However, I don't have the firebird server installed on my Vista test machine so what was causing the problem there? It seems that embedded firebird cannot access the GDB on vista if it is in the CommonApplicationData folder. This is a real pain because

A: I need the database in a common place so that any user using the software will see the same data.
B: This is where it is supposed to go!

So doesn't the current user have sufficient privileges to write to this folder? The following snippet of test code says they do.

static void Main(string[] args)
{
  string fileName = Environment.GetFolderPath(System.Environment.SpecialFolder.CommonApplicationData);
  fileName = Path.Combine(fileName, "MyTest.txt");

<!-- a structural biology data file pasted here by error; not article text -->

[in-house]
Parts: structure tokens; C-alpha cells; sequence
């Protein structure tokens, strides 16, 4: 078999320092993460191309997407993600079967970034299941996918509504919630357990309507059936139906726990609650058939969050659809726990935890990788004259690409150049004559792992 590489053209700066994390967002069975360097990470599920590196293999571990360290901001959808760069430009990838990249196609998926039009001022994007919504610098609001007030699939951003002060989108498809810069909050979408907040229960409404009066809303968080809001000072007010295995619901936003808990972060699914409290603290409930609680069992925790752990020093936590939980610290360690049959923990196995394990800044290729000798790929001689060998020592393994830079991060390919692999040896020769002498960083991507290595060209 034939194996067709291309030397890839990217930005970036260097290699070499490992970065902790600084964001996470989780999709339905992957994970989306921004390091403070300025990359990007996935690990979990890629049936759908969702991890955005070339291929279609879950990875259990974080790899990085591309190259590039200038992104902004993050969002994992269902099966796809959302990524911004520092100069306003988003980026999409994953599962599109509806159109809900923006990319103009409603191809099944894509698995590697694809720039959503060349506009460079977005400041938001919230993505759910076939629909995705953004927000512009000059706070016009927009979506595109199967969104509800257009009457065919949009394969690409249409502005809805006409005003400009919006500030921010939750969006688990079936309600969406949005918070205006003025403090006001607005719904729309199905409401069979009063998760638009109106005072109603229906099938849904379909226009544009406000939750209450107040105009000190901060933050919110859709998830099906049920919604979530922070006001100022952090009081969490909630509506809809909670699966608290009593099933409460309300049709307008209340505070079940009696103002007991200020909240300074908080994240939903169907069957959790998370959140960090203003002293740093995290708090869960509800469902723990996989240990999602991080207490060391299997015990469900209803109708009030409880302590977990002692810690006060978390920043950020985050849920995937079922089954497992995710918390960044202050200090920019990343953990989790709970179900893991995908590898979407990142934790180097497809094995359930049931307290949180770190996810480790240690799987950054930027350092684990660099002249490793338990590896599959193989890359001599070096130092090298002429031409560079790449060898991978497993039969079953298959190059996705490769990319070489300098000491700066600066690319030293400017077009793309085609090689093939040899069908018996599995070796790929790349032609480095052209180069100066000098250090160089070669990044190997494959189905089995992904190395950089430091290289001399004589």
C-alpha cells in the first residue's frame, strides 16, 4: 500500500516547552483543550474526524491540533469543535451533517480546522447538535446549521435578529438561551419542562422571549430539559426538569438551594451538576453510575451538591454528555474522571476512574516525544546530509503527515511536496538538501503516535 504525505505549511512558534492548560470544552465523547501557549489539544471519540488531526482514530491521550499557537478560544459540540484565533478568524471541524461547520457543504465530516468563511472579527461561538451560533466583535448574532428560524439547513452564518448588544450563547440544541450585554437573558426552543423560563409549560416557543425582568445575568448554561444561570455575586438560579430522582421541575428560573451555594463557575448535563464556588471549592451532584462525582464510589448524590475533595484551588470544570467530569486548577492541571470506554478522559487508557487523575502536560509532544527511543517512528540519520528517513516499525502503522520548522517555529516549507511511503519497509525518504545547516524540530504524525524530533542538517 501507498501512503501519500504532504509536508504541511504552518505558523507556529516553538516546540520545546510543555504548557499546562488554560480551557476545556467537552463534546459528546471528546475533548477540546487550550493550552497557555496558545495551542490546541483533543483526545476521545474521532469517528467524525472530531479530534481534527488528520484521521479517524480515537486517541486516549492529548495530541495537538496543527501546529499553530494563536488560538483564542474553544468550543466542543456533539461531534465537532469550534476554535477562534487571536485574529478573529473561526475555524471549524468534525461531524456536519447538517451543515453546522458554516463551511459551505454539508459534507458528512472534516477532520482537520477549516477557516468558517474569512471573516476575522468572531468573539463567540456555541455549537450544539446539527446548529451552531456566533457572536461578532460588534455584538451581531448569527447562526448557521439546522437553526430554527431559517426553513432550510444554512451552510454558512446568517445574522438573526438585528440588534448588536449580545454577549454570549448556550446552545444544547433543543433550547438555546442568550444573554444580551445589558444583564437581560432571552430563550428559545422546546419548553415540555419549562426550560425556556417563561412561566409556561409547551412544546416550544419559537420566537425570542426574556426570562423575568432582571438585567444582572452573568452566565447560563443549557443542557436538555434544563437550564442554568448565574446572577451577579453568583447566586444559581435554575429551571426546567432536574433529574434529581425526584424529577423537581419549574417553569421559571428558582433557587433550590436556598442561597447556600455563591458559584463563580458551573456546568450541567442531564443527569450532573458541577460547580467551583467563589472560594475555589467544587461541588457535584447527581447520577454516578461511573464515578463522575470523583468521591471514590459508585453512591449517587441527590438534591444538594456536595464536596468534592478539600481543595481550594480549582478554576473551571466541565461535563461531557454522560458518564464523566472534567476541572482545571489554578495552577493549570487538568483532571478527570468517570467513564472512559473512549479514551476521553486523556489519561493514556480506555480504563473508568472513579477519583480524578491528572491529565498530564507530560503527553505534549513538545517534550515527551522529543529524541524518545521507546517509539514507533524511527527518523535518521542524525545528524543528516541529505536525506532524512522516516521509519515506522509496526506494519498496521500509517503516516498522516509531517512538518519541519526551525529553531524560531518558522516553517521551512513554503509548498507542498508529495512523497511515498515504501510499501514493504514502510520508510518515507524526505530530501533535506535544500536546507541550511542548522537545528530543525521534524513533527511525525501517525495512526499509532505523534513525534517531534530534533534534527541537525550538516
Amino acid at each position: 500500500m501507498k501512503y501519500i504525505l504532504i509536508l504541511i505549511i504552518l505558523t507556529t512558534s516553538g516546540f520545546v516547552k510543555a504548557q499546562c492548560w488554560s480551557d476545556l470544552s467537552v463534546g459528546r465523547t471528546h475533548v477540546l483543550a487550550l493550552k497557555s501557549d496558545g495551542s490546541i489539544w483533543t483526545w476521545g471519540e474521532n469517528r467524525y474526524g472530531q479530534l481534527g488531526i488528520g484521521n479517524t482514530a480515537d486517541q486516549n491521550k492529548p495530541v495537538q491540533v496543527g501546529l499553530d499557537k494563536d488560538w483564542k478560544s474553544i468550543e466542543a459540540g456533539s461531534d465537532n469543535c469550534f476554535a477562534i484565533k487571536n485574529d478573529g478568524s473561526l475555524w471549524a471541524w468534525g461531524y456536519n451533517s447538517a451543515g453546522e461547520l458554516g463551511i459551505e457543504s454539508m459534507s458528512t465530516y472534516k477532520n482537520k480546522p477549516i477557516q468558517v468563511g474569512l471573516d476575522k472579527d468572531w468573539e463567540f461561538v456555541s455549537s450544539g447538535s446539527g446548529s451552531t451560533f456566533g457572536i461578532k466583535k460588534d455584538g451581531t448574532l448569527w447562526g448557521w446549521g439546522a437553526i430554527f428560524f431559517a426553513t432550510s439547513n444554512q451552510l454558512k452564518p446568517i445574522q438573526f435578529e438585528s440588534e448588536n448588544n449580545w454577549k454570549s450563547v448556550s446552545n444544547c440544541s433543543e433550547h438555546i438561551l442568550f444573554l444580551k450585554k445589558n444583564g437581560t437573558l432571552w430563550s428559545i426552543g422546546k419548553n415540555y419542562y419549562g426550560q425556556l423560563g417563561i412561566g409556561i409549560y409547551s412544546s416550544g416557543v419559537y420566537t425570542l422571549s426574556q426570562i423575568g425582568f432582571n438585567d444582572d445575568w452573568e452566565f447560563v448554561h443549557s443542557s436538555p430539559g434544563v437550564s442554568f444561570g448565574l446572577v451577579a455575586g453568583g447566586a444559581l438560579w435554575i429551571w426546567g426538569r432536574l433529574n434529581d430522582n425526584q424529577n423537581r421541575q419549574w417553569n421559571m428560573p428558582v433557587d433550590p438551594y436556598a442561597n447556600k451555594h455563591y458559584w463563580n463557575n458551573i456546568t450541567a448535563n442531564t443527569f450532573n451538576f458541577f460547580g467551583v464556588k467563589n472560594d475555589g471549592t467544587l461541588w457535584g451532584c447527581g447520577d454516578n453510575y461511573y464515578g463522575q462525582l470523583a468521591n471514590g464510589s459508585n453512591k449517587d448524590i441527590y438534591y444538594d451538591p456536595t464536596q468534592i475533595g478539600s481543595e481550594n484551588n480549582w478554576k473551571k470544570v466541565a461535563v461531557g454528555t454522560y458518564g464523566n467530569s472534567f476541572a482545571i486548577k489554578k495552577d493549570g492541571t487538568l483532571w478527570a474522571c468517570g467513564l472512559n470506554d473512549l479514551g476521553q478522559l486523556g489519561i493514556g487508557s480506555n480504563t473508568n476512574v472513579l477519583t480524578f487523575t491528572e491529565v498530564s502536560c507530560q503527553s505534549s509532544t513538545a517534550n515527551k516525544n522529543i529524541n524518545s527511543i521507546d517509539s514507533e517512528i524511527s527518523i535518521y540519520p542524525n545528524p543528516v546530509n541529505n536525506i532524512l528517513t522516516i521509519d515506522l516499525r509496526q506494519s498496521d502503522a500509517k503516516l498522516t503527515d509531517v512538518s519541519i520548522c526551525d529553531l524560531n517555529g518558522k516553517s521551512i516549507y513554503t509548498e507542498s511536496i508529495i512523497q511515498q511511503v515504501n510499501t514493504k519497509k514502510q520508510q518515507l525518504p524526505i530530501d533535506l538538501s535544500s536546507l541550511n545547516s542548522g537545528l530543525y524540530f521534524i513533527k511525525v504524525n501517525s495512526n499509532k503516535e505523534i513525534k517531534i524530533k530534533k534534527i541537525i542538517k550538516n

Console.WriteLine("Writing to " + fileName);
  StreamWriter sw = new StreamWriter(fileName);
  using (sw)
    sw.WriteLine("Hello");
  Console.WriteLine("Done");
  Console.ReadLine();
}



I have checked and the database file is in CommonApplicationData on the Vista machine, so it's not as though I am installing into the wrong folder or something either.

The only thing I can think of is that the UAC rules are different between .NET assemblies and native DLLs. It's the only thing I can think of, I really could do with a solution to this!



Pete

2008-02-17

Test driven ECO

Here are my latest revelations :-)

01
Instead of having to mock IEcoServiceProvider and IOclPsService in order to avoid DB access simply use PersistenceMapperMemory. This way I can create the objects I want, UpdateDatabase, and then run my tests. It’s much easier to read, and more importantly less typing.

02
My page controllers no longer use an EcoSpace. Instead the code always uses a ServiceProvider property of type IEcoServiceProvider. When I want to test my controller I create an instance and set its ServiceProvider property. Now whenever the controller needs to do anything it will go through the ServiceProvider I specified.